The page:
There is no escaping through the GDPR unless the company do not want business with any EU nationals. Even though none of the companies in the chain are incorporated in the EU, the GDPR applies since Erika Mustermann is an EU resident. Sure, those companies’ legal residence may be beyond EU’s reach, but the union can definitely embargo any non-complying entities from ever doing business with EU.

What should you do

In most cases, simply don’t process personal data — unless you have legal ground to do so. Moreover you must not repurpose personal data beyond the original consent as obtained from the respective natural persons. People may change their mind and thus revoke their consent. Hence you need to provide a way for them to do just this — revoking consent and have their data excluded from further processing. Likewise you need to protect any personal data that you process — and have layered protection as according to how sensitive the nature of each data item.

For example, Erika Mustermann signed up to your web application and gave your company her name and e-mail address. This gives your company a legal ground to process her data for the purpose of enabling her to use your web app. Examples of such purposes may include sending a password reset e-mail or sending her a summary of new features of the web application that she subscribes to. However this does not give you the right to package her contact information into a bundle that you re-sell to third party e-mail marketing companies. Nor it gives you the right to send marketing information about third-party services unrelated to your company’s web application that she is currently using.

Erika Mustermann also discloses her credit card number to your company when she on-boarded. The legal ground (and implied consent) is to enable her to pay your company for the web app that she is using. Hence you can use this information to bill her for the services that your company render (and she has agreed beforehand to pay). However, being a financial information (and thus sensitive personal data), you are obliged to provide additional protection to this data — higher than the level of protection to her e-mail address.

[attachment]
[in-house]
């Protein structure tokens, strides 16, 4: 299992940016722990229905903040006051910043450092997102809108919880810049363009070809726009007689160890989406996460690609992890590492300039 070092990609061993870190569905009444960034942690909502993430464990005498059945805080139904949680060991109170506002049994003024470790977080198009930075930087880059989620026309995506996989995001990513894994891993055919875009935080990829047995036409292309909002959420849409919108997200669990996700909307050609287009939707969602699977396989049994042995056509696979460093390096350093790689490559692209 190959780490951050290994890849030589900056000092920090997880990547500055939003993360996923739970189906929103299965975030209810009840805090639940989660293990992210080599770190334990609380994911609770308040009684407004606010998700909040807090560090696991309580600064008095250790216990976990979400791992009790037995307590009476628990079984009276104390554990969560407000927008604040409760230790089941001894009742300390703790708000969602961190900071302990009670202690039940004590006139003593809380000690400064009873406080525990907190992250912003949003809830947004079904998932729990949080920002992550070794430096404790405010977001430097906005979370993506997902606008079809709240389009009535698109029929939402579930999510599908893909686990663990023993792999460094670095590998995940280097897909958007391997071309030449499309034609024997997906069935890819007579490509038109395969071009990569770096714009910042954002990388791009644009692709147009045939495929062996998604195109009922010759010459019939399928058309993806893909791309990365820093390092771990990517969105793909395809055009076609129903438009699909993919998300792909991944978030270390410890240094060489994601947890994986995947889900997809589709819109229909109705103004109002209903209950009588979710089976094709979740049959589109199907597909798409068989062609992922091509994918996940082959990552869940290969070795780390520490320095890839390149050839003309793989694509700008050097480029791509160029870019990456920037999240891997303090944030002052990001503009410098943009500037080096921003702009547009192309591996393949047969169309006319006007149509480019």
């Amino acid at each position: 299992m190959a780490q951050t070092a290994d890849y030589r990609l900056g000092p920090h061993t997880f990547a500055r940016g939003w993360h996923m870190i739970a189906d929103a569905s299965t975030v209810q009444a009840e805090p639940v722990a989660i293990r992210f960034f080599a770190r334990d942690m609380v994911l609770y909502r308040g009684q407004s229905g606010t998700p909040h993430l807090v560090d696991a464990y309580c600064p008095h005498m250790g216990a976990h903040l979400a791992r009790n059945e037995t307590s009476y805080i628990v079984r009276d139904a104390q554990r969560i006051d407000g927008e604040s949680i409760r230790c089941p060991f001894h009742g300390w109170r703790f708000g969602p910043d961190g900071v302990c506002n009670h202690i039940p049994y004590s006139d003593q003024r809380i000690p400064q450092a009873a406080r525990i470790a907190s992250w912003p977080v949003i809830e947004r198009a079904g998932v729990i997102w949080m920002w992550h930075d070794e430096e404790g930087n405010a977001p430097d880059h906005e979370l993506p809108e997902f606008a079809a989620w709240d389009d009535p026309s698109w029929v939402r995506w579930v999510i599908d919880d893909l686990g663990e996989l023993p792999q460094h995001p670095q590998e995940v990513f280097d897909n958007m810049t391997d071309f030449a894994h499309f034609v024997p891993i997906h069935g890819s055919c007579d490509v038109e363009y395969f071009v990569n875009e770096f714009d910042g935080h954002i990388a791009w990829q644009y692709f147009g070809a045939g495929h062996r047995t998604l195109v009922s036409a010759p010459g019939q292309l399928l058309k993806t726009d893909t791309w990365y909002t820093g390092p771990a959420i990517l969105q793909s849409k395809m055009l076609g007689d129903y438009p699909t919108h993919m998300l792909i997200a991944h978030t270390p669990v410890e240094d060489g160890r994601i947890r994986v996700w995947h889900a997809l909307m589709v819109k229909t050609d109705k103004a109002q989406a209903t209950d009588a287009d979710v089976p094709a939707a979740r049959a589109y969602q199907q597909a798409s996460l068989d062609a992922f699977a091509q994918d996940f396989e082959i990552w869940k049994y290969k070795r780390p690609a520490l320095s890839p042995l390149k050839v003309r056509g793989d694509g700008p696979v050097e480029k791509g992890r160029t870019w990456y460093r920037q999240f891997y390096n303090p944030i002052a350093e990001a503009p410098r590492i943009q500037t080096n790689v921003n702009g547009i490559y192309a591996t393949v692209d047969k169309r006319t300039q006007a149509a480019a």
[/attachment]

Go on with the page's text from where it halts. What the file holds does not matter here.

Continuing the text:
You also need to provide a way to report to Erika what you know about her. For a SaaS can be as simple as a “my account” screen showing name, e-mail address, service plan and the last four digits of the credit card number that she uses for payment. But this can also be as complicated as an “account dump” option that pulls out just about any interaction that she had with your system.

Then there is revoking consent. For a web application, typically this is a “close account” option. Should Erika deletes her account, you would need to remove all data that you have about her since you no longer have her consent. For example, clear out her name, e-mail address, and credit card number from the customer file. Nonetheless you might still be able to keep her customer number since you likely still need it for revenue-reporting (hence tax-related) purposes. This is yet another reason why you shouldn’t expose internal identifiers to the outside world. Showing the her customer ID number that is also a database record identifier in invoices and others would inadvertently link that internal identifier to the outside world. This would cause problems when you need to remove the person’s data but still keep the ID number.

Lastly you need to have both read and write logging to any personal data that you process. That is, whenever one of your employee (or contractors) pulls up a customer file, there need to be a record that keeps note who saw what data and at what time. This is even more important when the data items are sensitive — such as financial information, health data, sexual preference, religion, racial background, etch.

Having proper procedure would defend your company in the event of a data breach. With proper policies and corresponding logging in place, you can correctly say that the breach was done “not in accordance to the company’s standard processes and regulations”. However if you can’t prove that adequate measures are already in place then the courts would likely assume that your company is guilty by neglecting to have proper data protection measures.

Where to find more information

The official GDPR text is available in English and various EU languages. There is also a third-party website that parses the legal text into smaller chunks that are easier to navigate. The EU also provides Handbook on European Data Protection Law — a free e-book (and also available in print version from their bookshop) that summarizes the legalese into something that is easier for non-lawyers to understand.

That’s all for now. Until next time.